Two Fauquier County prosecutors yesterday refused demands by federal prosecutors that they stop representing current and former Airlie Foundation executives because they also represent a branch of the foundation being probed for alleged contract fraud, assistant Fauquier County prosecutor Roger A. Inger said.

Inger said that if federal prosecutors on Monday convince a judge to disqualify him and county prosecutor Charles B. Foley from acting as private attorneys for the six individuals, they would immediately seek to have the judge's opinion reversed.

The six have appeared before a federal grand jury probing alleged contract fraud within Raven's Hollow Ltd., a branch of the Airlie Foundation, Inger said. He and Foley represent the six persons and Raven's Hollow. Last October Airlie's founder Dr. Murdock Head, was convicted in federal court of conspiracy to bribe two U. S. Congressmen.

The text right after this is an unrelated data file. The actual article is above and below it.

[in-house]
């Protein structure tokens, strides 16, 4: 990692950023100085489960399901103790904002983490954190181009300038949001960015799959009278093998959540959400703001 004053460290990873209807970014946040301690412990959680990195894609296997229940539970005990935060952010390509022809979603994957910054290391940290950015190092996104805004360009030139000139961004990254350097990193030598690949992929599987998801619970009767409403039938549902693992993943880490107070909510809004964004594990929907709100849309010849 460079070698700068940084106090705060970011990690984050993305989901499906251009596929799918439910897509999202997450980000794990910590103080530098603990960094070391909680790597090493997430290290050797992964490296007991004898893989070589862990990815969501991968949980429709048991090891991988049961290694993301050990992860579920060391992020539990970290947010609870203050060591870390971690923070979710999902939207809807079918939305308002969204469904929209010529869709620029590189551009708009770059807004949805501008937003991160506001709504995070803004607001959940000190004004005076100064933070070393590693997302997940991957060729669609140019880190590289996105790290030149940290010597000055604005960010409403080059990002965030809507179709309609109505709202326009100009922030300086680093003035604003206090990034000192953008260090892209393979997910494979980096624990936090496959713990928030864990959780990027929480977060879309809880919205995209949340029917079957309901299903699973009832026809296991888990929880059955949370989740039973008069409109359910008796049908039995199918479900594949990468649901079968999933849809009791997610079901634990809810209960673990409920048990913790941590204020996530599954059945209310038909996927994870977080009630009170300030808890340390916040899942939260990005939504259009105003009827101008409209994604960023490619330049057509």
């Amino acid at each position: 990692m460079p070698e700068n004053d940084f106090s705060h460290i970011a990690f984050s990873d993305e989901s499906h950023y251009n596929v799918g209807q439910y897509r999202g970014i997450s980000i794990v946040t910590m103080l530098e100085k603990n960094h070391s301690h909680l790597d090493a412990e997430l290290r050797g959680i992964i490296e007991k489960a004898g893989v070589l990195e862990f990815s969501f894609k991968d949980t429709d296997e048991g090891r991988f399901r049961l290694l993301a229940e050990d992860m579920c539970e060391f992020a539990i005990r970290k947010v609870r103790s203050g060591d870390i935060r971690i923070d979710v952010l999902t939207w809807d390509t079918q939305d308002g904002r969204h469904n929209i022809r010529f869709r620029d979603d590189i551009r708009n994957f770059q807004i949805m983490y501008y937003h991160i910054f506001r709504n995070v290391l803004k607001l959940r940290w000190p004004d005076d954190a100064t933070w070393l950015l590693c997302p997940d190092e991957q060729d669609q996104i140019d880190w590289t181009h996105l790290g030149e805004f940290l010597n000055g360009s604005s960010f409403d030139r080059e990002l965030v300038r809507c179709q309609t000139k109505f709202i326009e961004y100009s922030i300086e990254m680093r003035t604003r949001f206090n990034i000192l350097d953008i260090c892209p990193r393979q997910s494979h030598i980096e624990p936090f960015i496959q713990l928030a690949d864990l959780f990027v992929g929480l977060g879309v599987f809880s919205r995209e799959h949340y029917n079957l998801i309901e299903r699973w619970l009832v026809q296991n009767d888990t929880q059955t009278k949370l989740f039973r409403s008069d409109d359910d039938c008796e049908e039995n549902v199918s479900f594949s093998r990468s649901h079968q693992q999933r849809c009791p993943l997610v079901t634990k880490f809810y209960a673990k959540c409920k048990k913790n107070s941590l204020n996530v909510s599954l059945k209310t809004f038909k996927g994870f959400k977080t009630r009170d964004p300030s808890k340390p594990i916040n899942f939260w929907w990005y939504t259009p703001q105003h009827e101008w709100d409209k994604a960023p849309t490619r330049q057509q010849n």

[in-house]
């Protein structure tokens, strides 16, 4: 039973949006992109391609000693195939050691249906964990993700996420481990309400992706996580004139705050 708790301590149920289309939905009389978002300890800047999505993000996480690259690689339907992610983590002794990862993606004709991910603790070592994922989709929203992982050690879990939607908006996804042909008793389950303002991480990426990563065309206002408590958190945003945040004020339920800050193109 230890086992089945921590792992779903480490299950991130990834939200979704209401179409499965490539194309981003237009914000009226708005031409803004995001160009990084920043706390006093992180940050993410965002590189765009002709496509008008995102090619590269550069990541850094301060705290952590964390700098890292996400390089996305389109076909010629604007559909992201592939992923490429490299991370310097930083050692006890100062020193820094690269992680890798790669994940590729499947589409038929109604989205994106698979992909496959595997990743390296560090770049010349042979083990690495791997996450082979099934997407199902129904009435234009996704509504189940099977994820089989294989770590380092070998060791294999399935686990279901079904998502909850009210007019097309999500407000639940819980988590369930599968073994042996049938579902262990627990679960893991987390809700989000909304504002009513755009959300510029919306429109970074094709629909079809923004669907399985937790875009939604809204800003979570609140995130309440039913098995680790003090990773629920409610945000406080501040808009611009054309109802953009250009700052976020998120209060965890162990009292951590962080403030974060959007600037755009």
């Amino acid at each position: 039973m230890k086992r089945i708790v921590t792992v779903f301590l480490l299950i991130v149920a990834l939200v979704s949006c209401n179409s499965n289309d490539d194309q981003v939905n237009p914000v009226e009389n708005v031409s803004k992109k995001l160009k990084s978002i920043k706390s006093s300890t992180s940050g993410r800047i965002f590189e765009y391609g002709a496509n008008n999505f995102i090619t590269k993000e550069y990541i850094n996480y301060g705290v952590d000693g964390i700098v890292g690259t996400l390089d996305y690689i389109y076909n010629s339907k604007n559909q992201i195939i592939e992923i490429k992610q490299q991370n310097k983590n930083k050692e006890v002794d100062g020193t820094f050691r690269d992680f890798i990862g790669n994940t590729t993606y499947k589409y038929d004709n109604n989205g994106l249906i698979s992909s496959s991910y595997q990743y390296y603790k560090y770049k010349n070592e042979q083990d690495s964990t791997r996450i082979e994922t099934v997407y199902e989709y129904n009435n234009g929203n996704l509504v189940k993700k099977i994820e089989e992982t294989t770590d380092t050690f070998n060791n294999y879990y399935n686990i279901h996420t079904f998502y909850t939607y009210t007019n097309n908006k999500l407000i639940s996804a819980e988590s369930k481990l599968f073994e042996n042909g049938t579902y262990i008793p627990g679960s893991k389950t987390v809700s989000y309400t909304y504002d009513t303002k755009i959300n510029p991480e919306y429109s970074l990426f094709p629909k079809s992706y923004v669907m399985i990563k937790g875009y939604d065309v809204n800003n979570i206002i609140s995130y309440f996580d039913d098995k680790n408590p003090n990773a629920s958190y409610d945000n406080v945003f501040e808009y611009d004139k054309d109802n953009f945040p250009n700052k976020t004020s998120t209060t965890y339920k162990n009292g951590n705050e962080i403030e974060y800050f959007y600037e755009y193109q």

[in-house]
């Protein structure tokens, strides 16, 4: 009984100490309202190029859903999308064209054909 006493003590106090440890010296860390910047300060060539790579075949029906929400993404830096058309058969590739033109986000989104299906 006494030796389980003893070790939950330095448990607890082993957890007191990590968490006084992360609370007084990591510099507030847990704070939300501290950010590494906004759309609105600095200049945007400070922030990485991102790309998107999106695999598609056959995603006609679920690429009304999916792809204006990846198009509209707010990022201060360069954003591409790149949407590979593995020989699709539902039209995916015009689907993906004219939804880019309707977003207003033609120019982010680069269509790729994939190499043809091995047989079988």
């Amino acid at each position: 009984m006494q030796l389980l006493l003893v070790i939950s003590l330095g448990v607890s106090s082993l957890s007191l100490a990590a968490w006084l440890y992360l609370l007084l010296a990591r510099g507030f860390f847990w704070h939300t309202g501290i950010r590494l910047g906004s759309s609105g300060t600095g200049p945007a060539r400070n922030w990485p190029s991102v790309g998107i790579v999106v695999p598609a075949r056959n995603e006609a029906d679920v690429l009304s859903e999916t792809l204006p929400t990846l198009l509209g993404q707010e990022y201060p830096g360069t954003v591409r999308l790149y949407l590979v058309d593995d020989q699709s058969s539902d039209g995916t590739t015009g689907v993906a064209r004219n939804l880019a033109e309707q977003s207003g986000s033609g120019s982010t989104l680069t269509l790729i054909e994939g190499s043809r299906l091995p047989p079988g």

"The Constitution permits an individual to chose his own lawyer and permits lawyers to earn a living" Inger said yesterday. "There is no conflict of interest in this case at all."

Under Virginia law, prosecutors in counties that have fewer than 35,000 people are permitted to have private law practices. Fauquier's latest official population figures are slightly below that level. Foley and Inger are law partners.

Inger said he had received a letter Thursday from assistant U. S. Attorney Theodore S. Greenberg demanding that he and Foley withdraw from the case by noon yesterday because of the alleged conflict. If they did not resign, Greenberg wrote, he would ask a judge to disqualify them, Inger said.

Greenberg claimed in his letter that the lawyers were in conflict of interest situation because they were representing a company being specifically probed for alleged illegalities and also representing individuals who might need to defend themselves if the company is ever indicted, Inger said.

Inger denied there was a conflict. Assistant U. S. Attorney Joseph A. Fisher III, who works with Greenberg, declined to comment yesterday.